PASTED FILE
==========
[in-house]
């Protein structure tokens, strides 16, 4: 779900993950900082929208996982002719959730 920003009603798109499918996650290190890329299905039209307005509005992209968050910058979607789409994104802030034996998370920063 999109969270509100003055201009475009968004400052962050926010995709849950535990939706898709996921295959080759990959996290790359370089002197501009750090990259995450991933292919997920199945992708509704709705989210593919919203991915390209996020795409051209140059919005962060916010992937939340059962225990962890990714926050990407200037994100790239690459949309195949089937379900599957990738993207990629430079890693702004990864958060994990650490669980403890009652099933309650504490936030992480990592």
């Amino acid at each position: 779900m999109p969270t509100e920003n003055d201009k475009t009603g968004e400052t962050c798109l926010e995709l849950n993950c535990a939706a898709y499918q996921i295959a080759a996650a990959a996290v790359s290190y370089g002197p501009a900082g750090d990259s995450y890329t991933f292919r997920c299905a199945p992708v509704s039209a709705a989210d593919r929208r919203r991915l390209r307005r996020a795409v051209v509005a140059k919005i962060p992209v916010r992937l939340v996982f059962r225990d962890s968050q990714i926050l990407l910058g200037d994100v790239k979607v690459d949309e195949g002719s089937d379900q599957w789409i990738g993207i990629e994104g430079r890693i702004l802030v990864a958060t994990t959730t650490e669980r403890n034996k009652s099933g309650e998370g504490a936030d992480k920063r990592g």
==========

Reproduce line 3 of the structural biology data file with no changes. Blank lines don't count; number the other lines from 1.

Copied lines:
């Amino acid at each position: 779900m999109p969270t509100e920003n003055d201009k475009t009603g968004e400052t962050c798109l926010e995709l849950n993950c535990a939706a898709y499918q996921i295959a080759a996650a990959a996290v790359s290190y370089g002197p501009a900082g750090d990259s995450y890329t991933f292919r997920c299905a199945p992708v509704s039209a709705a989210d593919r929208r919203r991915l390209r307005r996020a795409v051209v509005a140059k919005i962060p992209v916010r992937l939340v996982f059962r225990d962890s968050q990714i926050l990407l910058g200037d994100v790239k979607v690459d949309e195949g002719s089937d379900q599957w789409i990738g993207i990629e994104g430079r890693i702004l802030v990864a958060t994990t959730t650490e669980r403890n034996k009652s099933g309650e998370g504490a936030d992480k920063r990592g």